His summing up was in the view of all objective observers nothing short of disgraceful and as good if not better than the prosecution case. The jury was easily persuaded to unanimously convict us both. There was nothing but circumstantial evidence against my co defendant, I protested his innocence as did alibi witnesses but no matter. The judge described the raid, which caused minimal physical damage and generated media coverage leading to calls to address the Botox scandal, as “a very serious offence” and worse than the ordinary burglary! He reluctantly consented to bail us pending sentencing and warned that prison was highly likely. Weeks later, we returned for sentencing and I was fully expecting to be sent to prison for two or three years, but due to the mitigating circumstance of the fact that I was a carer and my imprisonment would adversely affect my partner and because the judge said he didn’t want make me a martyr and attract any further publicity, he agreed to a non custodial community punishment. Amazingly we were free to go! It was to be a remarkably temporary respite for me.

On leaving court I exchanged words with Bishop as had become the norm during our week together in court. I had lived in the same village as him for months and had never even said boo. He mumbled something and looked unhappy I was going home and I told him his troubles had only just started. Well… He promptly jumped up like someone had shoved a hot rod up his arse and squealed “Mann, you can’t say that to me!” and started waving his arms around like a rag doll on acid. I went out to celebrate. The judge, who hadn’t left the court room, summonsed me back in and convened a mini trial to find out what had gone on! Everyone looked serious and I felt that sinking feeling. He interrogated other witnesses who agreed with my version of the non event, but concluded I had been in contempt of court! This was helped in no small part by Bishop adding some line about how I said “something like, ‘You will have to look under your bed’”. I said nothing of the sort! This was a lie, which coming from such a man, is no surprise. Wickham sustain their business on lies: they denied they used animals at all and then went on to deny they were testing Botox on the animals they denied they use. If you get my meaning. I have the documentary evidence from inside Wickham which proves them liars.

In a moment of unexplained hysteria, I had all the publicity the judge had said he wanted to avoid and some. I was told I could be re sentenced, but was instead given six months for contempt of court on top of community service. One minute I had been looking at two years, then I was on my way home and then before my feet had left the court room I was on board the prison van on the way to Winchester Prison. That was a memorable day!

Short sentences are known to be as tedious as the long ones as I found out. There is no time to settle in and achieve anything - it’s more a case of just killing time until imminent release. To compound this, two weeks before I was due to be released, I took a legal call in prison. It was not good news. I was informed that my actual date of release had shifted slightly from the end of July to the end of the following January. The Appeal Court had agreed with an application by the Attorney General, Lord Goldsmith (the same man who had conspired with Tony Blair to fool people into allowing him to attack countless defenceless men women and children in Iraq and elsewhere), that community service was an unduly lenient punishment for what I had done. This happened far more quickly than the appeal against conviction, which they later rejected, and got me an additional 12 months to increase the overall sentence for breaking into Wickham to 18 months.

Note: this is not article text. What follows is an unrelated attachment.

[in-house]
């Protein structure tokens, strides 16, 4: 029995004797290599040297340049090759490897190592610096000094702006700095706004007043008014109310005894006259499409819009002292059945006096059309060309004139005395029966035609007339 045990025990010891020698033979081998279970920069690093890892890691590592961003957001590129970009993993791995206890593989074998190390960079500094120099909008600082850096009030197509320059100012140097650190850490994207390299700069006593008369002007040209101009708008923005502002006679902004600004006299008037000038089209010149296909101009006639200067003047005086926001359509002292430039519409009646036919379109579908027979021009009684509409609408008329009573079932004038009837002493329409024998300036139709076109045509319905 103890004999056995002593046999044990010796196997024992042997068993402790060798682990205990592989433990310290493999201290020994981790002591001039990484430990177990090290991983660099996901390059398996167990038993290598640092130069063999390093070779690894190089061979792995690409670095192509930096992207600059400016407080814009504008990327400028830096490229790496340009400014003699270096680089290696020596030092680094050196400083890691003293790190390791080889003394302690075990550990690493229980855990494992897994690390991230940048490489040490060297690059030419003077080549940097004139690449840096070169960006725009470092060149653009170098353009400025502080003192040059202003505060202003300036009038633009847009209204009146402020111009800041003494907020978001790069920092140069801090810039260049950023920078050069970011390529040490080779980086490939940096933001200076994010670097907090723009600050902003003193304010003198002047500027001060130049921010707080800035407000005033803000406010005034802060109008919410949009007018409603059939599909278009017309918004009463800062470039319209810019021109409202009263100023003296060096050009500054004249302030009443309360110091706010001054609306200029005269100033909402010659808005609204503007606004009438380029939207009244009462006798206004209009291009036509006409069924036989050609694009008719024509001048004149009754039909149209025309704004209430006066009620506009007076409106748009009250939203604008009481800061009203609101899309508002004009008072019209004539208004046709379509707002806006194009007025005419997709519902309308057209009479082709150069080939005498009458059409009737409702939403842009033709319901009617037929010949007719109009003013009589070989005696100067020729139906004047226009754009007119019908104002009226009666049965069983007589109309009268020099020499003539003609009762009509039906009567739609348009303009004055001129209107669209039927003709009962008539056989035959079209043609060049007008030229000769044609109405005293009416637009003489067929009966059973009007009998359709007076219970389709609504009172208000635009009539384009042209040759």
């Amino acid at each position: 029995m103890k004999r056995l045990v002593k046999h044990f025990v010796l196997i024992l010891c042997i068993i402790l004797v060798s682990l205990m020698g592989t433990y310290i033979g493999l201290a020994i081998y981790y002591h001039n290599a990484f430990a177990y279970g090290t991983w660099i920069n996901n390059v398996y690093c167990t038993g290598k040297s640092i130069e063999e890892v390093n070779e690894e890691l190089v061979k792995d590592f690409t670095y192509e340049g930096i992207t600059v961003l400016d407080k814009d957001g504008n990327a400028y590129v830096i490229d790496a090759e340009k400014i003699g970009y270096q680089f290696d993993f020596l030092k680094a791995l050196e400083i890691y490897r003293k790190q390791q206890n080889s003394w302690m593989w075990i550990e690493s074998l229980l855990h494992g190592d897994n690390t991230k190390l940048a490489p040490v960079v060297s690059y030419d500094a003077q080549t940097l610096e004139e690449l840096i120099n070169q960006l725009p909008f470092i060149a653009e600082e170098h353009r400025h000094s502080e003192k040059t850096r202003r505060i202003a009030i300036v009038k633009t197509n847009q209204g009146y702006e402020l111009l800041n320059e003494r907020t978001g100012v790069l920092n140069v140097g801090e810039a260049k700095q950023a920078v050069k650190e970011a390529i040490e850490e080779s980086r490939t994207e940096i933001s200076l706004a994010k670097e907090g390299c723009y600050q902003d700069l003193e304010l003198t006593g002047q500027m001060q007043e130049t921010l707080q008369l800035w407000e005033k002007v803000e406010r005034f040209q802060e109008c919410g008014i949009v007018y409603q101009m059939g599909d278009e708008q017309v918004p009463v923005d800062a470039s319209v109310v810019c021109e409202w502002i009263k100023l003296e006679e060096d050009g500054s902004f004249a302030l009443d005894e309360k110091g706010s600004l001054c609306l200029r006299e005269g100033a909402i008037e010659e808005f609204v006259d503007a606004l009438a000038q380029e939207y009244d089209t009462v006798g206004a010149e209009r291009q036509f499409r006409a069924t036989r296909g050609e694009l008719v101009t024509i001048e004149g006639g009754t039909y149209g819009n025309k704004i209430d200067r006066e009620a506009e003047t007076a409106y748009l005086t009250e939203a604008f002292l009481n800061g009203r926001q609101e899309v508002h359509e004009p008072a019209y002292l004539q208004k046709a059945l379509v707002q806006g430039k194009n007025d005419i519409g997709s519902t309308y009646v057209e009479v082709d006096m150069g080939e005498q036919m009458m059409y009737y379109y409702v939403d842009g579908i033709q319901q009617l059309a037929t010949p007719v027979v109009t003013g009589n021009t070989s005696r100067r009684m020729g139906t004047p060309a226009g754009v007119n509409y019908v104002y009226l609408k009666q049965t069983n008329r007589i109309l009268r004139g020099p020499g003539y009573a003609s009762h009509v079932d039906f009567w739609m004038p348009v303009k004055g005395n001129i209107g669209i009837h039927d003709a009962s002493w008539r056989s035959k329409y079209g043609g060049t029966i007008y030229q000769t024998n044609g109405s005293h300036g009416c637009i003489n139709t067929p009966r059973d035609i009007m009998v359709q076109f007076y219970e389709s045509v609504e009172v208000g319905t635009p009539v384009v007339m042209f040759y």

It was a blow at the time, but I got on with it, spent weeks in the Braille class learning to translate, passed a business studies course, won the 800 meters in the inter wing sports day, shared some propaganda, and helped the three prison kitchens with their vegan menu. I was released on tagging after six months and spent three on curfew. I have behaved myself since and am currently promoting the new blockbuster Behind The Mask at cinemas around the UK and Europe.

I made mistakes and paid the price but breaking into Wickham was all anyone could do to expose this scandal. The alternative should be to do what? Write to MP? My MP told me cosmetic testing had been banned in the UK. Liar. My biggest regret is not better preventing them taking the rescued mice back to be reused. There is increasing pressure being applied at Wickham and it is only a matter of time before injunctions start flowing. Workers’ vehicles have been sabotaged, the labs have been attacked, and suppliers have been persuaded to pull out. As is the fashion, the web site has been hacked, there are phone blockades and so on yet Wickham bosses work tirelessly to build a bigger lab in a better location.

The police kept my car but finally returned my clothing and so on two years later. Meanwhile, the government are so concerned by our little efforts they are seeking laws to make these raids as significant as flying planes into buildings and blowing up passenger trains. Does what we have to say have them worried or not! Compassionate folk - keep talking!

See also Botox Test Exposed Again 1/11/09 read

Click on any of the below images to see the documents in full




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© Keith Mann